Category Archives: Photos

Hummingbird — Don’t Fly Away

Hummingbird, Northeast Oklahoma ©. Photo by Laurel Clark. Cannot be used without permission.

Hummingbird, Northeast Oklahoma ©. Photo by Laurel Clark. Cannot be used without permission.

Hummingbirds! They bring us joy and inspiration. Singers Seals and Crofts celebrated the hummingbird’s glories in their lyrical eponymous song. The hummingbird is Papyrus paper company’s logo — every greeting card includes this message: “Legend say that hummingbirds float free of time, carrying out our hopes for love, joy and celebration”. And Native American mythology abounds with hummingbird stories and meanings.

Hummingbirds always stop me in my tracks with their flashing iridescence, whirring wings and aerial acrobatics. But best of all, they slow me down to enjoy a moment of beauty with this marvel of nature.

My friend, Laurel photographed this Ruby-throated hummingbird, feasting on nectar one early evening this summer while she was visiting her parents in the deep woods of Northeast Oklahoma. “My dad has hung hummingbird feeders for more years that I can remember. He used to hang six, but this year, considering his advancing age, he hung only four. My parents’ yard has many choices for gathering their nectar from the many flowering plants they have planted over the years. Dad hangs one feeder early in April in case there’s an early bird arrival in the spring. They usually herald tax season arriving on April 15 most years! In past years, I remember it sounded like a helicopter was outside their living room window with so many hummingbirds coming to feed”. Lori shot this photo with her Nikon D5500.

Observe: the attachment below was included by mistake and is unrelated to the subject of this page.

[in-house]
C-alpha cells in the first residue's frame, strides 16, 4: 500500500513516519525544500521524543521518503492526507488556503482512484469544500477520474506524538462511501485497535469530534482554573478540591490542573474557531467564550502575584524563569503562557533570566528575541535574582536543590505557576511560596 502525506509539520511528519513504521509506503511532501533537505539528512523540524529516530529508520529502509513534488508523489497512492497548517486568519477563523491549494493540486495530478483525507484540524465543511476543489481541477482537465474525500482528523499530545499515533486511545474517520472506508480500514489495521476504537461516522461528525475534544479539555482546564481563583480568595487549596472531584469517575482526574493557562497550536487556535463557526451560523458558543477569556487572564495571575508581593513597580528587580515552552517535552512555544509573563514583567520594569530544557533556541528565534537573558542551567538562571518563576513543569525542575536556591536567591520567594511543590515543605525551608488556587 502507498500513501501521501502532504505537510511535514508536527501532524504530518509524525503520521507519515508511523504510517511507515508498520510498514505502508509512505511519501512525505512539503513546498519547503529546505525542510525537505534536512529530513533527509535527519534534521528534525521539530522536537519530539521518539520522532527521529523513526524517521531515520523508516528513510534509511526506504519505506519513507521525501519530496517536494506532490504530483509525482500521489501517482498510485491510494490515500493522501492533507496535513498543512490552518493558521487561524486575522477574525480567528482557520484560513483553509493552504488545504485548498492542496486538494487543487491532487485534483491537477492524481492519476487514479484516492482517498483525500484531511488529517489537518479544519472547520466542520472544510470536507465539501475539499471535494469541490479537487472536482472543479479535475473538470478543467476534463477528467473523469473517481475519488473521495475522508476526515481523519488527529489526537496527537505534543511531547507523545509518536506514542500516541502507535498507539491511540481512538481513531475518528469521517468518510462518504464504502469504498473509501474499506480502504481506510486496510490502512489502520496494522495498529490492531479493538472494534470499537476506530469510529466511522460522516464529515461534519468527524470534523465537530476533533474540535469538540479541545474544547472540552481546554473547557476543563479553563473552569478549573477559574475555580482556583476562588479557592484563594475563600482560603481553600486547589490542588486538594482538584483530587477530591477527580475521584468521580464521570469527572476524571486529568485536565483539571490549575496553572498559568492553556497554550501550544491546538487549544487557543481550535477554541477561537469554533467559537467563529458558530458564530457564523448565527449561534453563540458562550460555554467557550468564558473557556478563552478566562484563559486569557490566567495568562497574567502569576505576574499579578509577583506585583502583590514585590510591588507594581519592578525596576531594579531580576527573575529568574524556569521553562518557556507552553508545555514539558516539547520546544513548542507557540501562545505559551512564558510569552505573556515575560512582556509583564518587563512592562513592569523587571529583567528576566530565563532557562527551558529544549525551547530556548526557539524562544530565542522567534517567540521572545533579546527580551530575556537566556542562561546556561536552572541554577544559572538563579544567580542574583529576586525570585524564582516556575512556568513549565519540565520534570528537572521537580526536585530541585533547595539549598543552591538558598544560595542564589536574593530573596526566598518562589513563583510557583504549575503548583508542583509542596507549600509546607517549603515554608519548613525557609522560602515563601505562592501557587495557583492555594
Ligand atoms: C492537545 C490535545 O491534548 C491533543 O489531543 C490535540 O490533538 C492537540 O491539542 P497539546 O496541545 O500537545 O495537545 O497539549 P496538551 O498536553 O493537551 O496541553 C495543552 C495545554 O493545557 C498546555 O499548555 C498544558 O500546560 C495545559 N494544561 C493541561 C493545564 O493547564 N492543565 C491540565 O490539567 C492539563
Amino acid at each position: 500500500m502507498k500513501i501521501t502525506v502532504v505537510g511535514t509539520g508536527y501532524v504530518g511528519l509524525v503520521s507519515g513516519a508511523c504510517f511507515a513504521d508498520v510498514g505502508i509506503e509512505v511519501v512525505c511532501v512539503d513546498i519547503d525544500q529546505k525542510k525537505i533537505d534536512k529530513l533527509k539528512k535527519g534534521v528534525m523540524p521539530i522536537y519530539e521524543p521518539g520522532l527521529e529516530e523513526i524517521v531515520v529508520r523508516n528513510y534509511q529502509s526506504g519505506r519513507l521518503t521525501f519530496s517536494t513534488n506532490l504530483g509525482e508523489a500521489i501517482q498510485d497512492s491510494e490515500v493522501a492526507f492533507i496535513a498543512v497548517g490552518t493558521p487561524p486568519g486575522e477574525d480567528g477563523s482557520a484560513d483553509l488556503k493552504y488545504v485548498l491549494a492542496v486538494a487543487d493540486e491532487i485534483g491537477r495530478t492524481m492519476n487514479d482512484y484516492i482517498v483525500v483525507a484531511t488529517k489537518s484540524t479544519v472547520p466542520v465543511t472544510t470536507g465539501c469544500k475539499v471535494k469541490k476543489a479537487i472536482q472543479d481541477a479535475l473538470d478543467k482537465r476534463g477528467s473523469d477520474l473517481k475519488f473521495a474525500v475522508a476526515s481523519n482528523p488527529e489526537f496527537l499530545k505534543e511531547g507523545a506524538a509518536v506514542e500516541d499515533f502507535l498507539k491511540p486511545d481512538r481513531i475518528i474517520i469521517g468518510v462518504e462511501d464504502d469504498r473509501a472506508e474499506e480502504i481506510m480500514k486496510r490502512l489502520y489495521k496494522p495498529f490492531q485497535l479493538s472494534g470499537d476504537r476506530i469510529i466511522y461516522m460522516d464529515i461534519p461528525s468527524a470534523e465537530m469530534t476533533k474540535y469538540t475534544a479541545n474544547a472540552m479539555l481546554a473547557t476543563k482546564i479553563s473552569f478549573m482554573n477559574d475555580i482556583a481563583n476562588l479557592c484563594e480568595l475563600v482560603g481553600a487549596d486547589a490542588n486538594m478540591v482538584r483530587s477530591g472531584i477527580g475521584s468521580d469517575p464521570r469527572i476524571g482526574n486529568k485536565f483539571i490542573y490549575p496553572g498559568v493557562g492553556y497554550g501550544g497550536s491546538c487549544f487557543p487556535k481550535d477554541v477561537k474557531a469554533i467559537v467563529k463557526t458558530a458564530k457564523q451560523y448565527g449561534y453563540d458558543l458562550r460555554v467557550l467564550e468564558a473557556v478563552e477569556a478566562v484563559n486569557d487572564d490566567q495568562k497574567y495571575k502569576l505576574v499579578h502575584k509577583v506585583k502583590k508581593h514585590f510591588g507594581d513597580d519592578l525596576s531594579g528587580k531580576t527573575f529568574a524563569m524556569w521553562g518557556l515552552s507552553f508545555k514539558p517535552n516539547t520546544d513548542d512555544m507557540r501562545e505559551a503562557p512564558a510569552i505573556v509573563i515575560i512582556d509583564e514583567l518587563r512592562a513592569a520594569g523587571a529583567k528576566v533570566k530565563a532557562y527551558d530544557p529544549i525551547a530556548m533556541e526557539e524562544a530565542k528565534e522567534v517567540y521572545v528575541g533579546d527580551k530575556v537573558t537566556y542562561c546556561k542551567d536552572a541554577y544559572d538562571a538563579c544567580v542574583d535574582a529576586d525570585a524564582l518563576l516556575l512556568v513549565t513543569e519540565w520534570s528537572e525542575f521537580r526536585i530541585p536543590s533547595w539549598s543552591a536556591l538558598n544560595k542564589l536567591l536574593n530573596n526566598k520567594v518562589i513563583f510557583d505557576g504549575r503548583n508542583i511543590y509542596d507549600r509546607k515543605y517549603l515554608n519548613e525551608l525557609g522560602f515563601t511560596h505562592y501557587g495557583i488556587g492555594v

Laurel is grateful for the hummingbirds because her dad at 93 could still feed the birds. They got him out of his chair to make the sweet nectar and in return, the birds entertained her dad and mom from dawn to dusk.

A hummingbird’s delicate grace is deceiving. Even though they weigh less than a nickel, they are pugnacious and can take on larger birds infringing on their territory. They can zoom from 0-60 in four seconds. Cirque du Soleil can’t begin to complete with their aerial feats: flying upside down, backwards and sideways, zooming into figure 8’s, and lots of loop-di-loos.

Anna’s hummingbirds regularly jet over to the Perky-Pet ® feeder hanging outside our kitchen window and visit our backyard nectar bars of velvety Mexican sage bush and lush lantana.